People age at different rates. You can see it at a school reunion, where everyone is about the same age, but you'd never know it by looking at them. Bad diets, bad jobs, bad marriages and genetics are just a few of the factors that can make people age faster.
But what about aging slower? How can people help themselves to slow down the aging process?
A good place to start is by finding better ways to measure aging earlier in life. People usually look at skin and hair for signs of aging, but the internal organs of the body tend to show aging well before obvious signs of disease show up.
Now a multi-national team of researchers has come up with 18 biological factors, the measurement of which can reveal whether someone is aging faster or slower than normal.
Individual biological ages of the 38-year-olds in the study ranged from under 30 to nearly 60.
The idea is to use this as the first step in helping to slow down the aging process.
“As we get older, our risk grows for all kinds of different diseases. To prevent multiple diseases simultaneously, aging itself has to be the target. Otherwise, it's a game of whack-a-mole,” first author Dan Belsky, of Duke University's Center for Aging, explained in a statement.
Most studies of aging have been done on the elderly. Here, the researchers needed information on a younger group of people. They chose participants from the Dunedin study, more than 1000 New Zealanders born in the same town in 1972 and 1973, who have been tracked every few years up to the present day.
A previous study had shown that 10 commonly measured factors, including total cholesterol, systolic blood pressure and glycated hemoglobin, were a better predictor of people's mortality over two decades than chronological (calendar) ages were, providing scientists a more predictive biological age than calendar age.
So when 954 of the Dunedin study members underwent their six-year follow-up at the calendar age of 38, these 10 factors (as well as many others) were measured and the researchers used them to calculate each person's biological age.
Just as with visual estimates of age at a high school reunion, some appeared to be older than others. Individual biological ages of the 38-year-olds in the study ranged from under 30 to nearly 60.
While this result was for a single point in time (calendar age 38), to see how fast someone is aging requires measurements at multiple time points. To do this, the researchers switched from the 10 factors they had been looking at to an 18-factor system that added more recent measures of aging such as telomere length in white blood cells.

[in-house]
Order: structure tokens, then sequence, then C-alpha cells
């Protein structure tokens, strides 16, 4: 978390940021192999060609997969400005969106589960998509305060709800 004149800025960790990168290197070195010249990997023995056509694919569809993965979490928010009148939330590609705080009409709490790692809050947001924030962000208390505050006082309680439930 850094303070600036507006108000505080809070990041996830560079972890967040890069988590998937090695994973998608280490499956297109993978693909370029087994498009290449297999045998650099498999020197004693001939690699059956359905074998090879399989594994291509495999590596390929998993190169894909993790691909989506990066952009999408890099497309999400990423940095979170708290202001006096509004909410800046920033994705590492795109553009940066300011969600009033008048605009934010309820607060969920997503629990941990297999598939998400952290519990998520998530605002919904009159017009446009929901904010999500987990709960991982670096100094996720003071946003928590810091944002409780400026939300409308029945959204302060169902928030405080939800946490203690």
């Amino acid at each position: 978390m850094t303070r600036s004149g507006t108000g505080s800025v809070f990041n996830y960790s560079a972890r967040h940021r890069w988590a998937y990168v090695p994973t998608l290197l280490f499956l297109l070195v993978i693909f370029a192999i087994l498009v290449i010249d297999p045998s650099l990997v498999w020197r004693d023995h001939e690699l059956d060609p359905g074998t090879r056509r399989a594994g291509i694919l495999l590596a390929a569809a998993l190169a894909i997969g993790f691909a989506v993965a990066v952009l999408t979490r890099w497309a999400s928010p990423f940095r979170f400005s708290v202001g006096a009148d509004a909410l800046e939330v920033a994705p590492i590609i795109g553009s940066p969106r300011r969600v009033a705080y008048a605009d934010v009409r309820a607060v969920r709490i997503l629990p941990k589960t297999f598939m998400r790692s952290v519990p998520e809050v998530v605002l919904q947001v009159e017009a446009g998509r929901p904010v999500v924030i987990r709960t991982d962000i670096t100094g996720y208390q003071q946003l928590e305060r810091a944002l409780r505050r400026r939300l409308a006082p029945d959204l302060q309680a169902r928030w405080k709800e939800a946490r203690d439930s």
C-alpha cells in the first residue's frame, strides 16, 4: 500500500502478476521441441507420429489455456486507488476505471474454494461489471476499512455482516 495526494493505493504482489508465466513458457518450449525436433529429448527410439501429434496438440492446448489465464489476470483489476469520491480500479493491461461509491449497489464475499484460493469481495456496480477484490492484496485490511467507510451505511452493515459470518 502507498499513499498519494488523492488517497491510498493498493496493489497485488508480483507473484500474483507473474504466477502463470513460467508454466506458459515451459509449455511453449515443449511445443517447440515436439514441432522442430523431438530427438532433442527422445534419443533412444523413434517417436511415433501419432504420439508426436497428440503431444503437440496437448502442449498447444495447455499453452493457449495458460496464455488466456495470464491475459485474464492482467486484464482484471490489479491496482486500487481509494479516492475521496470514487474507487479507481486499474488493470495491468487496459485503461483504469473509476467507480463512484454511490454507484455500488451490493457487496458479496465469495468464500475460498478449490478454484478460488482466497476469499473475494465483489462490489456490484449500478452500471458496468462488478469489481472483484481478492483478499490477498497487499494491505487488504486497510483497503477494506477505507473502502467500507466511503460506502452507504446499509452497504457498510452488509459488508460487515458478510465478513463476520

The pace of biological aging ranged from practically zero for some people to up to three years per calendar year for others.
Using past measurements from the whole Dunedin study group, as well as present ones, the researchers compared these 18 factors at three different points in time — ages 26, 32 and 38 — to measure how fast individuals were aging.
The results agreed with the earlier study's findings. Those who appeared to be oldest at calendar age 38 were aging the fastest. In chronological time, people age one year per calendar year. Here, the pace of biological aging ranged from practically zero for some people to up to three years per calendar year for others.
Those who had tested as oldest/aging fastest also tested worse in balance, coordination and grip strength, as well as self-reporting poorer health. And they scored worse on IQ tests and were judged as older when photographs of their faces were shown to independent observers.
The 18 biomarkers used by the researchers are: hbA1c, cardiorespiratory fitness, waist-hip ratio, FEV1/FEVC, FEV1, mean arterial pressure, BMI, leukocyte telomere length, creatinine clearance, urea nitrogen, lipoprotein A, triglycerides, gum health, total cholesterol, white blood cell count, hsCRP, HDL-cholesterol and APOB100/APOA1.
The researchers see this as a proof of concept study, a demonstration that aging can be shown and measured in people who are still young enough to do something to prevent age-related disease.